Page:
Date of Award

12-4-2006

Degree Type

Thesis

Degree Name

Master of Arts (MA)

Department

English

First Advisor

Audrey Goodman - Chair

Second Advisor

Pearl Mchaney

Third Advisor

Christopher Kocela

Abstract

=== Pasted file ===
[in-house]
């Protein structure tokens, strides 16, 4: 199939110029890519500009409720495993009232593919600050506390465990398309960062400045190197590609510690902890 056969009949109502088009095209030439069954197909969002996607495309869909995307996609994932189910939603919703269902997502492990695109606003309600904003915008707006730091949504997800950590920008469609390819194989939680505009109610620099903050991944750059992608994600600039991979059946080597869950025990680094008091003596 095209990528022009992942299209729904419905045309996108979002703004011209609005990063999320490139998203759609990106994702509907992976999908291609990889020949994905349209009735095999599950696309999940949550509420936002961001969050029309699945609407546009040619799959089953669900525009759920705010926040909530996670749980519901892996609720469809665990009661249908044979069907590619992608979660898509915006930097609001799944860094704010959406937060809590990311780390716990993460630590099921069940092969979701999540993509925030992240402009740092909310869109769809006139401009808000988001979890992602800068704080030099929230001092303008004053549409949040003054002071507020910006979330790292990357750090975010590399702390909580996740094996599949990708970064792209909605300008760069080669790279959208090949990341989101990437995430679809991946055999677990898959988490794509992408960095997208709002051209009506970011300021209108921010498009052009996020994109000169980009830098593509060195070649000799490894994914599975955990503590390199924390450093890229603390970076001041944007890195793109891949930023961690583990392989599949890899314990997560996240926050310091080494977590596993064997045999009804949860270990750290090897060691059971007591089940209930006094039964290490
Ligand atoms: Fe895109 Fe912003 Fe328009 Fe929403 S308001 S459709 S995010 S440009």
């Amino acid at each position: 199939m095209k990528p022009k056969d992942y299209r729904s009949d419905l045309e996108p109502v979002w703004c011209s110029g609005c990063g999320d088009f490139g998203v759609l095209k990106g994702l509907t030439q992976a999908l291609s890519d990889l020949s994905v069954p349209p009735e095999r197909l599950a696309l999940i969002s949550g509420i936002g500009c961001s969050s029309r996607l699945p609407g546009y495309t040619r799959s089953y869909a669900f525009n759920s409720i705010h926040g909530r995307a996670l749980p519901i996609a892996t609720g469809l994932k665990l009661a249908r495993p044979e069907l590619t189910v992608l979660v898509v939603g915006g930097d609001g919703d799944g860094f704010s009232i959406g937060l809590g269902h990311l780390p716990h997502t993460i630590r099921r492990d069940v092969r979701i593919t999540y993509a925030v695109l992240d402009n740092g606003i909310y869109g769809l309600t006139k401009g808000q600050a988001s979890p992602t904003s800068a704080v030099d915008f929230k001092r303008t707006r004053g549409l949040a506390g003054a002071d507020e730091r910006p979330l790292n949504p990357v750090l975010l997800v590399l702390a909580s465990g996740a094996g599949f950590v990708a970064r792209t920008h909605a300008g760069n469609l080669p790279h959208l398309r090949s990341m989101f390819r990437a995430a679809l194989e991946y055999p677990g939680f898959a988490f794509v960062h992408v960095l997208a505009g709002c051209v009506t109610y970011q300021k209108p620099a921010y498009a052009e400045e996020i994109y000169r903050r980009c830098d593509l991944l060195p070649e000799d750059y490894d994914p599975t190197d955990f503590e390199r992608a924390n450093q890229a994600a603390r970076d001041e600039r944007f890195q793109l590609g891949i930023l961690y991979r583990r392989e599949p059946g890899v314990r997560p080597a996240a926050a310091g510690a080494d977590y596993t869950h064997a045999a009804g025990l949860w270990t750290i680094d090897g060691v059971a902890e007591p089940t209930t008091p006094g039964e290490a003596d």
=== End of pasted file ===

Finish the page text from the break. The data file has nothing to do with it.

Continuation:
In Toni Morrison’s Jazz and Eudora Welty’s The Optimist’s Daughter, extreme opposition is prevalent as the authors describe the makeup of each character, as well as the setting and plot in these novels. What are they accomplishing by portraying such opposition? By using Jacque Derrida’s deconstructive theory and Julia Kristeva’s definition of abjection as theoretical guides to navigate these novels, examples of how both authors use extreme opposition in each element of their works are cited and explored. Through this process, the realization that opposing extremes can harmoniously lie side by side and have as many similarities as differences is discovered. By the conclusion, the unifying quality that love plays in both novels, as well as the authors’ intents to change their readers traditional concept of love, is evident.

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